The answer, he says, is “complexity”. Just as in the performance of a symphony orchestra, each instrument must play or be silent at precisely the right time, so too in the development of cells. Particular proteins need to be turned on and off at the stroke of a baton. By making transcripts that are destined for the shredder, Rasko believes that the genome has come up with “an elegant system” for orchestrating protein levels during the development of white blood cells. What’s more, entire suites of proteins can be orchestrated using the same molecular baton.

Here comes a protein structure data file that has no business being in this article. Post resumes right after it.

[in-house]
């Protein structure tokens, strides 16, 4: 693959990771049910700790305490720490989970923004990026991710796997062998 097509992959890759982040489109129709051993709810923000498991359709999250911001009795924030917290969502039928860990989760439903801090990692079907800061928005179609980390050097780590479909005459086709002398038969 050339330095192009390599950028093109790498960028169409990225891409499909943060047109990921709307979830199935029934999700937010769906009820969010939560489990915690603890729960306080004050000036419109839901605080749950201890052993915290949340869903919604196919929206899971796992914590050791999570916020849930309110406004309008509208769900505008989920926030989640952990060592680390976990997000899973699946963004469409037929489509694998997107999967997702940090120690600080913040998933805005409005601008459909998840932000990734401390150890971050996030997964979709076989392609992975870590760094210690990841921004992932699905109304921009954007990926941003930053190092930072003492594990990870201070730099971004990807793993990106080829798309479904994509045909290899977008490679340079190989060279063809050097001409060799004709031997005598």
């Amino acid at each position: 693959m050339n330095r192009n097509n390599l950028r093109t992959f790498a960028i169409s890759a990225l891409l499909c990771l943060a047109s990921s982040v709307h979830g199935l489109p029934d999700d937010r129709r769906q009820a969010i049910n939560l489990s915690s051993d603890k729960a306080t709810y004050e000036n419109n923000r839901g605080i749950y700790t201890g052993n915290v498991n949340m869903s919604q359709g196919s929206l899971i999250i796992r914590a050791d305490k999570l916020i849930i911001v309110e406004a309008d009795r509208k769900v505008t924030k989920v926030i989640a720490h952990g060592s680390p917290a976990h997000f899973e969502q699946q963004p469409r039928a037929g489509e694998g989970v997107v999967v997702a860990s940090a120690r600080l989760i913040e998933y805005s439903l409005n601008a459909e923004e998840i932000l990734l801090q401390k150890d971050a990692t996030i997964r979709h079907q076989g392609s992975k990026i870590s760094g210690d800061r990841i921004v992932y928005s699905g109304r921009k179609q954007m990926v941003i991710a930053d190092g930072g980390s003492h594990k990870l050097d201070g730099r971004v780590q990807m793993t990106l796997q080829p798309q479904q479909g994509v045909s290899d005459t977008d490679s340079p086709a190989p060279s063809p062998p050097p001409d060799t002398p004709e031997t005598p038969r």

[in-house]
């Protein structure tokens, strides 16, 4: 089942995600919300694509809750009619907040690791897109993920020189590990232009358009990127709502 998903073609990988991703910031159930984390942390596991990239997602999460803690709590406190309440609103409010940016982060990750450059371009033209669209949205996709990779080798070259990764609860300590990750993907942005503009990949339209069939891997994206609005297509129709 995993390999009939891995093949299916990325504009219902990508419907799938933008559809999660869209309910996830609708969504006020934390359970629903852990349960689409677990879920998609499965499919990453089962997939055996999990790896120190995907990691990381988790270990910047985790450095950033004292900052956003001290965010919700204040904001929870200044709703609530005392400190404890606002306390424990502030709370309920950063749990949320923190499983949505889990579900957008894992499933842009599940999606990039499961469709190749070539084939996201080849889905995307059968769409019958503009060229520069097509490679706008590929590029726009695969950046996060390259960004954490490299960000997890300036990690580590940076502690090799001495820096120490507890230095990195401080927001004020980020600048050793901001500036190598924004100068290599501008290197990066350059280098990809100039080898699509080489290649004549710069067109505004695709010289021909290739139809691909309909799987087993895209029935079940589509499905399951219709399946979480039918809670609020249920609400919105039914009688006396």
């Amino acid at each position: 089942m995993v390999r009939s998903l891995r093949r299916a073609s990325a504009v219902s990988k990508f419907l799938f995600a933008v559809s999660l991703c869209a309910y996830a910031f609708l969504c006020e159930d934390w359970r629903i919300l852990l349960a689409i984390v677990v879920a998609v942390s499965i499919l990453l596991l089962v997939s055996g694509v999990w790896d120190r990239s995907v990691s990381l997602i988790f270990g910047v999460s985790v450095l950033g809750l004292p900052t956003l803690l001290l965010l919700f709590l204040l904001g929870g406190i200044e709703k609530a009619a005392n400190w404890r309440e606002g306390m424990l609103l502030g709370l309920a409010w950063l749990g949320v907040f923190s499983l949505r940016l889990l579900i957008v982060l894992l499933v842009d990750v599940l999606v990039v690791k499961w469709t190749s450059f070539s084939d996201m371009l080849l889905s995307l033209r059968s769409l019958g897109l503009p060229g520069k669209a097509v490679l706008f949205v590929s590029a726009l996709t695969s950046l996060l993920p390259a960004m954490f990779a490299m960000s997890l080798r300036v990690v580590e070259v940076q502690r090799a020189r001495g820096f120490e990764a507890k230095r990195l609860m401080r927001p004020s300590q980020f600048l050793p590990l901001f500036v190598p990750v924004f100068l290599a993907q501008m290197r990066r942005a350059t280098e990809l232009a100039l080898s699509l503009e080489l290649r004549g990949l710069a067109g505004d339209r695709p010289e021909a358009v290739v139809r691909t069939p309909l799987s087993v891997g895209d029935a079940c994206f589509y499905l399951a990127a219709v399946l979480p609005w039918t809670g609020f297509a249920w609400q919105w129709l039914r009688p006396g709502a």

Rasko identified 86 genes involved in white blood cell development that were all diminished in concert. And it turns out shredding the RNA instructions, rather than making unnecessary proteins, is much easier on the cell’s energy budget. “The energy costs on a cell by controlling the editing of introns are tens-fold less than it would be if you had to use a protein degradation mechanism,” he says. Introns are just one example of DNA sequences once viewed as superfluous, but now thought to be critical to the development of a complex organism such as a human. Disrupt intron editing and, as Rasko found, you disrupt the entire symphony. White blood cells unable to wield the baton failed to develop into the cells of the immune system. Rasko’s work illustrates how a once-overlooked component of the genome can turn out to be vital. The question is, how many other parts of the genome, once dubbed junk, are essential? That’s where ENCODE comes in. A small army of researchers joined forces in the wake of the Human Genome Project’s completion in 2003 to systematically sift through the vast tracts of mystery DNA. The purpose was to find which bits have a biological function.